The two days had re-affirmed in my head what I’ve often thought, that you can seldom plan to have a good experience in our hills – they just happen. The days that live longest in the memory are the spontaneous ones, acting on the spur of the moment and requiring little forethought. More often than not, taking a regimented approach will see your plans go awry and will see you leave disappointed.
My thoughts wandered back to my thoughts of the morning in Coire Bhrochain, sitting by the stove while waiting for water to boil for the coffee. I couldn’t help but reflect on the words to a Bob Dylan song, sung in 1976 but still resonate today:
One more cup of coffee for the road,
One more cup of coffee ‘fore I go
To the valley below.
Sitting high in Coire Bhrochain that morning I pondered whether or not it was to be my last day skiing of winter 2010/11, and whether I felt ready to head down towards the valley and towards summertime just yet. My first cup of coffee finished and not ready to leave just yet, I switched the stove back on, and prepared to make one more.9.03.11
The past weekend might have seen a return of spring, but not for long, with the forecasts already suggesting the promise of further snowfalls to come for our hills. As I write, snow has already returned to the pavements and rooftops of Edinburgh.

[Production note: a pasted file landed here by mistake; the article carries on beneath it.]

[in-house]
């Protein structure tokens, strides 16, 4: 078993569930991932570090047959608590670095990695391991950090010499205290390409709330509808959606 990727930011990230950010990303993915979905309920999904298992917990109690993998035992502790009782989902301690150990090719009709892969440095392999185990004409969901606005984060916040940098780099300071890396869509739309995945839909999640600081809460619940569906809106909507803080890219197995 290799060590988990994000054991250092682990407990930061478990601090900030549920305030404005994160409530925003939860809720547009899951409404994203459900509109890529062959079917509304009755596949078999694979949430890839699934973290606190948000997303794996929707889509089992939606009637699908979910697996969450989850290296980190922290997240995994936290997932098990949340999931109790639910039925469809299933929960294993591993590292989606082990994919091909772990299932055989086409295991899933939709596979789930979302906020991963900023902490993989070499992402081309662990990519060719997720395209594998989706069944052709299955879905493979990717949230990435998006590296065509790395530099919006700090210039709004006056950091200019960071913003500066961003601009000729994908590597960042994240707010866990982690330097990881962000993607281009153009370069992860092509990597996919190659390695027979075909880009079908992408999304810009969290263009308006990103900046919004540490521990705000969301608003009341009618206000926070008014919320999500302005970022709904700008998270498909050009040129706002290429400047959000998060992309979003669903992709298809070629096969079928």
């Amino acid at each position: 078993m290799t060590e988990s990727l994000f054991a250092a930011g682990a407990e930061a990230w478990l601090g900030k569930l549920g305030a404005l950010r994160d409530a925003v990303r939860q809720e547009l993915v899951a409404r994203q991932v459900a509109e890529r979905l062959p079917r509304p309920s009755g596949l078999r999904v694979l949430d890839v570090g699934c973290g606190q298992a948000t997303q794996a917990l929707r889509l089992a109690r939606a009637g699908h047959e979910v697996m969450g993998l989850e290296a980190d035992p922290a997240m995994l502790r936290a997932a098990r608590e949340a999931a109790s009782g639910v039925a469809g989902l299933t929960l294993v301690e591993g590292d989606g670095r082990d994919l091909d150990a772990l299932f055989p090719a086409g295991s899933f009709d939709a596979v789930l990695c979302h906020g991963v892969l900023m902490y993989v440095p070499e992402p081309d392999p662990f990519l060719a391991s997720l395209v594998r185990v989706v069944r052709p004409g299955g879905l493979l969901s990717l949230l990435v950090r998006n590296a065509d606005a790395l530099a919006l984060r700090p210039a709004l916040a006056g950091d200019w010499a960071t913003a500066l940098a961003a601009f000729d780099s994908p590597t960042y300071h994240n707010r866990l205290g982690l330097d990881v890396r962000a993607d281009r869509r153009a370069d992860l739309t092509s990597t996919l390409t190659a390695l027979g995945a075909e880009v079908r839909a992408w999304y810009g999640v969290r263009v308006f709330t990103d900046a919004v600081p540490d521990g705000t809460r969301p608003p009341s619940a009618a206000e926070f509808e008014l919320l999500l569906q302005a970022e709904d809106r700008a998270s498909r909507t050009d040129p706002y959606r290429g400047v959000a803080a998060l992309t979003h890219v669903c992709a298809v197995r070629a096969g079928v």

It has been a strange season – good snow, but very unpredictable overhead weather at the weekends. Still, the brief good-weather interlude offered by the weekend allowed gully season to kick off with a vengeance. Judging by some of the people I spoke to and reports I have heard come in, there were plenty out making the most of it.
The guys checking out Easy Gully (I):
Doug putting in turns on the ramp at the top of Easy Gully (photo by Craig):
Jamie skiing beneath a couple of ice climbers at the icefall on Easy Gully (photo by Craig):
Craig in Easy Gully:
Geoff looking towards the lochain from low down in Easy Gully (photo by Craig):
Doug in Raeburn’s Gully (I) – a large avalanche runnel meant we could only ski the lower half:
Sunday’s weather was better for us, so we headed for the Stag Rock area of CairnGorm – the sun softening the snow up to provide good spring turns under a hot sun. Advantage was the south-facing aspect – the clear skies overnight rendered all other aspects bullet hard.